– With all due respect I think that the honorable member was merely playing with the subject.
– The Attorney-General knows that the man who is going to get the office was born a good while ago !
– As I have said, my ignorance as to the person to be appointed is profound; and, at, all events, it would be most injudicious, to put it mildly, even if the Ministry had a suitable person for the office of High Commissioner in their mind, to put his name in the Bill. Such a thing has never been done; and, besides, it would be against the spirit of the Constitution, especially if, as is suggested, the person were a member of the House, for then there would be a constitutional objection. I suppose, however, that the honorable member for West Sydney is more ingenious than serious in his objections.
– I suggest that the honorable member for West Sydney temporarily withdraw his amendment in order that I may submit a prior amendment.
– I -ask leave to temporarily withdraw my amendment.
Amendment, by leave, withdrawn.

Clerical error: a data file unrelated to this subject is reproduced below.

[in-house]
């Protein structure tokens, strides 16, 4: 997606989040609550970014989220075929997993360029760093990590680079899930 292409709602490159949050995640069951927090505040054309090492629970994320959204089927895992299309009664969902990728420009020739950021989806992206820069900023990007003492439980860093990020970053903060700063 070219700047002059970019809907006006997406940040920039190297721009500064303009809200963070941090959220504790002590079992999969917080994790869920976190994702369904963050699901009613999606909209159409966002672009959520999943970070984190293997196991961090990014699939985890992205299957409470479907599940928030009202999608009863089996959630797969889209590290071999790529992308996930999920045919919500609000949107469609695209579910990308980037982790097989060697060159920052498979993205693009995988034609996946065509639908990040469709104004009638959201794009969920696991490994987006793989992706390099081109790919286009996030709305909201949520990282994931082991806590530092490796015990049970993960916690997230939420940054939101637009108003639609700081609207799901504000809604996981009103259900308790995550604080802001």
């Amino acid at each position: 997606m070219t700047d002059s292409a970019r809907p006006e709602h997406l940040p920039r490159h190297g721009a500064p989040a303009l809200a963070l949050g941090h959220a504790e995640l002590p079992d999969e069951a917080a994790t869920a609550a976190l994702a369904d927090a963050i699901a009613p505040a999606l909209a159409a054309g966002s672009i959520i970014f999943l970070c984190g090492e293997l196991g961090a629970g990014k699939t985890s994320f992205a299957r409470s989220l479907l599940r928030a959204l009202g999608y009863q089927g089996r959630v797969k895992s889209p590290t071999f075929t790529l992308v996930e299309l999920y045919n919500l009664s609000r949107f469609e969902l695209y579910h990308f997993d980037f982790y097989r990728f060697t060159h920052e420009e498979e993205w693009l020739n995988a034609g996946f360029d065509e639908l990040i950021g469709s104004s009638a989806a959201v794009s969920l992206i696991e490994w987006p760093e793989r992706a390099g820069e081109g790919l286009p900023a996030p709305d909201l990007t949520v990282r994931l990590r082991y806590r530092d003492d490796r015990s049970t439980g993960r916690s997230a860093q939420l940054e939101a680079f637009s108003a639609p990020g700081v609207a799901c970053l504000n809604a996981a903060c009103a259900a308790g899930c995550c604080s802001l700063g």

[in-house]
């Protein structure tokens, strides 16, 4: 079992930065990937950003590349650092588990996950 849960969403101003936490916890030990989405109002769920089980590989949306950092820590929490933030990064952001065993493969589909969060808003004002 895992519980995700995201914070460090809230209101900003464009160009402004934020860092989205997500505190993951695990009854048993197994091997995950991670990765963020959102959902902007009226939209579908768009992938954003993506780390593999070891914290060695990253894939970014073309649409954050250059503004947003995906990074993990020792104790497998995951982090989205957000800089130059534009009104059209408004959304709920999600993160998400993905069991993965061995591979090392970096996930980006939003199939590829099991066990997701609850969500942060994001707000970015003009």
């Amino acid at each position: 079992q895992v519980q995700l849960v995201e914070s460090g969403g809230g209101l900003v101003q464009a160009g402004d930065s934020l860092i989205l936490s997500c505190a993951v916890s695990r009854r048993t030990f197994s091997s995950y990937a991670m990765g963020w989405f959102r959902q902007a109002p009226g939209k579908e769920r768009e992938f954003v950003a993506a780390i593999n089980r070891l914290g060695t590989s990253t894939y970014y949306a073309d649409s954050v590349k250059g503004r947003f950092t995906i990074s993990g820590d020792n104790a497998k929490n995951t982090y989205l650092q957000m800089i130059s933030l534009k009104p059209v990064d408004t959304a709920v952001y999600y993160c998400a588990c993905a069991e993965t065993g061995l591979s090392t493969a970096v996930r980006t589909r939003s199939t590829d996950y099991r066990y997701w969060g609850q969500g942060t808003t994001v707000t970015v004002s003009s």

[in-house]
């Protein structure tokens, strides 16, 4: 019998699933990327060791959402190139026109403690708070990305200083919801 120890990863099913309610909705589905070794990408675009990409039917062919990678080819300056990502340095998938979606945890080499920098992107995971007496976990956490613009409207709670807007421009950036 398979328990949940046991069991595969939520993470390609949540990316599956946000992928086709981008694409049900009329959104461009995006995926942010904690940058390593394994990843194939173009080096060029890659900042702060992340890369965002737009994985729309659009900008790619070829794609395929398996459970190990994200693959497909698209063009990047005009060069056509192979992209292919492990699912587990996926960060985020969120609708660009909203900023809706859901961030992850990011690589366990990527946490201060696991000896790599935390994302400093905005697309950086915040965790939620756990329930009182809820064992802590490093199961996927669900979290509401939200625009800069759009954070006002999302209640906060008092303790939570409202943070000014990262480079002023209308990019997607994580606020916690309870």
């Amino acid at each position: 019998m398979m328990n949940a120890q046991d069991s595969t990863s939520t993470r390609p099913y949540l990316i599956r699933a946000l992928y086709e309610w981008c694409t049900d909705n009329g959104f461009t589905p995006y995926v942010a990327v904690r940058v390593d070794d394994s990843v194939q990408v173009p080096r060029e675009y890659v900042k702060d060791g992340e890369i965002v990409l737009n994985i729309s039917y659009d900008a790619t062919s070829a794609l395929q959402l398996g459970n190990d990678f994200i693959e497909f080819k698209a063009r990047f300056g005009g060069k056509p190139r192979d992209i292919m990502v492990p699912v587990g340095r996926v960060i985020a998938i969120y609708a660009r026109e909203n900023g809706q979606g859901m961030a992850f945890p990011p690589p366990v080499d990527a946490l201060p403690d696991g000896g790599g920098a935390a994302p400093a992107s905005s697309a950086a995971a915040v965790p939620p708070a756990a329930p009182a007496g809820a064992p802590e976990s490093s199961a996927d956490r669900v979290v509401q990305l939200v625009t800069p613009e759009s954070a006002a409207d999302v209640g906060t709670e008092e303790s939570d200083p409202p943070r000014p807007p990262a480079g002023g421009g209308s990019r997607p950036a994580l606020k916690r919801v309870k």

.- I move -
That after the word “duties,” line 6, the words “ except those of a purely social nature “ be inserted.
I am very much afraid that a great part of the duty of the High Commissioner will be to fly round to banquets gorging and guzzling, and that the Commonwealth -is, in consequence, going to be called upon to foot a heavy bill.
– Does the honorable member propose to make attending a banquet a penal offence?
– Certainly not; but I do not desire attending banquets to be part of the official duties of this officer. If he wishes to attend fine banquets in London, let him do so, but not as part of his duty, when he might be in a position to say that he had not the time, in consequence, to attend to other more important affairs.
– Would any HighCommissioner make an excuse of the sort?